Network News

X My Profile
View More Activity
On Twitter: dcsportsbog and PostSports  |  Facebook  |  E-mail alerts: Redskins and Sports  |  RSS
Posted at 5:43 PM ET, 11/16/2010

Caps fans rescue a stranded Josh Godfrey

By Dan Steinberg

Godfrey in 2007 (By Marc Serota - Getty Images)

As the Caps have morphed from near-irrelevance into perhaps the region's most beloved team in recent years, another love story has simmered under the radar: between Caps fans and the team's minor-league affiliates. Caps fans now run blogs devoted to the Hershey Bears, plan group outings to AHL games, and follow the organization's prospects at every level.

Which is partly why Caps season-ticket holders David Masterman and Steph Sutton drove from the D.C. area to Reading over the weekend to watch the franchise's ECHL affiliate - the South Carolina Stingrays - face off with the Reading Royals.

Sure, Sutton is friends with the Stingrays's broadcaster, who was celebrating a birthday. But she also takes photographs for the Caps in Pictures blog, and Masterman - whose red Camaro has Nicklas Backstrom-themed personalized plates and Weagle stickers - is always up for checking in with the prospects.

"I figured for $20 I could sit at center ice," Masterman told me. "How bad is that?"

After the game - a 5-3 Stingrays loss - Masterman and Sutton and maybe a dozen other fans went to the back of the arena. Sutton chatted with her friend, some fans asked for autographs, and players made cell phone calls. And then the bus gave its warning honks and Caps prospect Jake Hauswirth hurried on board and the Stingrays pulled away.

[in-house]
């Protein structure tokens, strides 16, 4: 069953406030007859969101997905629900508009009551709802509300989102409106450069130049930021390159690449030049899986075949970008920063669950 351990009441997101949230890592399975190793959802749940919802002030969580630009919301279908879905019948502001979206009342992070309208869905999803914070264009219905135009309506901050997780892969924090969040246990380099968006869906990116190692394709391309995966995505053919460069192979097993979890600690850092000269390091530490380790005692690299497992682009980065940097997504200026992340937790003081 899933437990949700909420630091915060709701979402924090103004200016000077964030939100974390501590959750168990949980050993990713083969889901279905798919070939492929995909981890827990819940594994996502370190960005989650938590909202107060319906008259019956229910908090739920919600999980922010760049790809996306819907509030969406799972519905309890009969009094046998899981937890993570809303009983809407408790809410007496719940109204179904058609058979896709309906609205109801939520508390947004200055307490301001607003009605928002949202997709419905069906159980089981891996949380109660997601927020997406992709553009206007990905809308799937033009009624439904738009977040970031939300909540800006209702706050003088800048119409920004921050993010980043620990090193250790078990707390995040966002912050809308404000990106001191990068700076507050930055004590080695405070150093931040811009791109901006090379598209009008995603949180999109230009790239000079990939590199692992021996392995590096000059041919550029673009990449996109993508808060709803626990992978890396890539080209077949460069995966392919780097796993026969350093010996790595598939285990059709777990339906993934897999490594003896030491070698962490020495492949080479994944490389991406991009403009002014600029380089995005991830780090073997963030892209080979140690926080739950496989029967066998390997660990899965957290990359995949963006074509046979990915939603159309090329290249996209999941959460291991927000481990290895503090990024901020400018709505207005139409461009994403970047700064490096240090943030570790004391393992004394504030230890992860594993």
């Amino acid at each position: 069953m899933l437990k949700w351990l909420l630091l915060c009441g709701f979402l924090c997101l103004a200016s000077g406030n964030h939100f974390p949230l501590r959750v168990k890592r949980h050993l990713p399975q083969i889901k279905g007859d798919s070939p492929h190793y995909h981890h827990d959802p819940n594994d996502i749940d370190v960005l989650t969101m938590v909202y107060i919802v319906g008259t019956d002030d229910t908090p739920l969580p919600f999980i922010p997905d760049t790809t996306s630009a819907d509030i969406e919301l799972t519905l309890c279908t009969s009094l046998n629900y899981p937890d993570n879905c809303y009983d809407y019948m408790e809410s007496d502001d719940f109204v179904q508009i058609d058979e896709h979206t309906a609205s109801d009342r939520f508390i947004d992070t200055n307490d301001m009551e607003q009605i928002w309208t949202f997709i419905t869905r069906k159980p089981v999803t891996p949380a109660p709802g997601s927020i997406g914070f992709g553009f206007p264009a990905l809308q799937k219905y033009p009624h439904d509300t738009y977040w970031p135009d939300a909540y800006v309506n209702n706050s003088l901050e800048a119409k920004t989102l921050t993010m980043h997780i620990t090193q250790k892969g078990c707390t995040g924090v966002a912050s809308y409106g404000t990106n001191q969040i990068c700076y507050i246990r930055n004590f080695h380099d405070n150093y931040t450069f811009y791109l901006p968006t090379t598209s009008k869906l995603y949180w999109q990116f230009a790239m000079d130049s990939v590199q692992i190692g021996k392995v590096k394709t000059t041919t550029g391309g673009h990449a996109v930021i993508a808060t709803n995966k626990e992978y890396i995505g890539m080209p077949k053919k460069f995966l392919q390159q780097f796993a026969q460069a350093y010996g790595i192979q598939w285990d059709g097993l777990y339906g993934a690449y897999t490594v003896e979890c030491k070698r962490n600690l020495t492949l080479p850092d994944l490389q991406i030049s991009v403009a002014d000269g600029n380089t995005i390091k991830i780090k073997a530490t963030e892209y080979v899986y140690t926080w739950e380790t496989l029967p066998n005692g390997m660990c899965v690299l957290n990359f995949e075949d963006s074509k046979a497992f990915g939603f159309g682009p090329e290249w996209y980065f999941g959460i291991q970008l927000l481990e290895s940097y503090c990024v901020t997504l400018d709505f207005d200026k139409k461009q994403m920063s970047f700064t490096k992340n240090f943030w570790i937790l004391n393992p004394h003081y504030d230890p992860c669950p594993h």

And then everyone turned and stared at Stingrays defenseman Josh Godfrey, who was still standing there on the sidewalk.

"One of my friends turned around and went, 'Josh, um, they're leaving without you,' " Sutton told me. "We were all laughing pretty hard."

"This would be like the Caps forgetting [Karl] Alzner," Masterman joked. "I don't know whether they use a buddy system or what, but some kind of protocol broke down."

Naturally, the dozen or so fans sticking around offered to take the Caps' 2007 second-round pick wherever he needed to go. Some of the offerers were young. Some were young and female. Some possibly were extremely excited about the prospect of getting Josh Godfrey into their cars. So Masterman, a 51-year old from Burke, figured he needed to step in.

"I was looking a little more senior than the others there, and I wasn't drooling at the time," he pointed out. "We aren't starry-eyed fools. I think that helped some. I think he could tell that we were like, 'It's ok, dude, we've got this.' "

So they all walked over to Masterman's Camaro, complete with its "19 Fan" license plate. They talked about the usual things you talk about when you've picked up a stray pro hockey prospect outside an arena: directions to the team hotel, '80s music, and so on. And they got back to the hotel as the bus was leaving for dinner, allowing Godfrey's teammates to gleefully point out the window at him as he got out of the Camaro and ran over to the bus.

"He was very polite about it," Masterman noted. "I think he was embarrassed but also amused."